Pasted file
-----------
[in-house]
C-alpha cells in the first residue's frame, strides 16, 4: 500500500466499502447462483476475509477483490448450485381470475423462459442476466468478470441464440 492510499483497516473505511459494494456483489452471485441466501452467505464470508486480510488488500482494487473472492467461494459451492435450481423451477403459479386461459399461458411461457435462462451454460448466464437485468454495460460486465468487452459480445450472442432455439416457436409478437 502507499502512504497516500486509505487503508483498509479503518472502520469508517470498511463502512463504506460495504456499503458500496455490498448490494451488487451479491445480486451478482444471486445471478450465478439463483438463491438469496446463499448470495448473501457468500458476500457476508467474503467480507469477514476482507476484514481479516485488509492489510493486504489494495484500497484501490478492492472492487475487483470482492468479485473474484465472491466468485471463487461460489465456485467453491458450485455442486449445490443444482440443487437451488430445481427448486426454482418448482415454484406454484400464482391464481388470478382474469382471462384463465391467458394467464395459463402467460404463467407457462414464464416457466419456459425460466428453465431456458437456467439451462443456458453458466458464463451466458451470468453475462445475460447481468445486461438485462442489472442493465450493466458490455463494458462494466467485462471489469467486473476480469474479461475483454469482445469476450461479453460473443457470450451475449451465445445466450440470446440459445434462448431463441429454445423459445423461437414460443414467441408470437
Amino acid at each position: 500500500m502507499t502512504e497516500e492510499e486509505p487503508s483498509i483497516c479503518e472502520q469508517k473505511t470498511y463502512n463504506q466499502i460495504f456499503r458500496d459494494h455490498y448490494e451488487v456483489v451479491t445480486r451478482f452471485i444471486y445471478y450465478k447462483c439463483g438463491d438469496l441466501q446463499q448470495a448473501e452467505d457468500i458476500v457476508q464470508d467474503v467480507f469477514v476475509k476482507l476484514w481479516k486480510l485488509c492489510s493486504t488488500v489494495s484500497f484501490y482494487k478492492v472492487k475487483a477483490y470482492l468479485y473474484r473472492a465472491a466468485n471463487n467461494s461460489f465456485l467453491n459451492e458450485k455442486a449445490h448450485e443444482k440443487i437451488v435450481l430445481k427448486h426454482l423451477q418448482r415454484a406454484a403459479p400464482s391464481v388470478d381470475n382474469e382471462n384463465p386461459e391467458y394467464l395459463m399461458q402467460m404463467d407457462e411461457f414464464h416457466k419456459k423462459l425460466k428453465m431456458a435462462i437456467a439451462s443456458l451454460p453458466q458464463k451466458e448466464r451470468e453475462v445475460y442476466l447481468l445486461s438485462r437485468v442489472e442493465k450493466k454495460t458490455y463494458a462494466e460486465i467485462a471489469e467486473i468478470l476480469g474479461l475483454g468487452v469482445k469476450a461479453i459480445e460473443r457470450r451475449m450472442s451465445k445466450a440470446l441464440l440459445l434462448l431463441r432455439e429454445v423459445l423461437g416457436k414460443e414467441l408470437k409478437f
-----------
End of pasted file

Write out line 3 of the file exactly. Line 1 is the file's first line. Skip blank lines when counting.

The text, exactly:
Amino acid at each position: 500500500m502507499t502512504e497516500e492510499e486509505p487503508s483498509i483497516c479503518e472502520q469508517k473505511t470498511y463502512n463504506q466499502i460495504f456499503r458500496d459494494h455490498y448490494e451488487v456483489v451479491t445480486r451478482f452471485i444471486y445471478y450465478k447462483c439463483g438463491d438469496l441466501q446463499q448470495a448473501e452467505d457468500i458476500v457476508q464470508d467474503v467480507f469477514v476475509k476482507l476484514w481479516k486480510l485488509c492489510s493486504t488488500v489494495s484500497f484501490y482494487k478492492v472492487k475487483a477483490y470482492l468479485y473474484r473472492a465472491a466468485n471463487n467461494s461460489f465456485l467453491n459451492e458450485k455442486a449445490h448450485e443444482k440443487i437451488v435450481l430445481k427448486h426454482l423451477q418448482r415454484a406454484a403459479p400464482s391464481v388470478d381470475n382474469e382471462n384463465p386461459e391467458y394467464l395459463m399461458q402467460m404463467d407457462e411461457f414464464h416457466k419456459k423462459l425460466k428453465m431456458a435462462i437456467a439451462s443456458l451454460p453458466q458464463k451466458e448466464r451470468e453475462v445475460y442476466l447481468l445486461s438485462r437485468v442489472e442493465k450493466k454495460t458490455y463494458a462494466e460486465i467485462a471489469e467486473i468478470l476480469g474479461l475483454g468487452v469482445k469476450a461479453i459480445e460473443r457470450r451475449m450472442s451465445k445466450a440470446l441464440l440459445l434462448l431463441r432455439e429454445v423459445l423461437g416457436k414460443e414467441l408470437k409478437f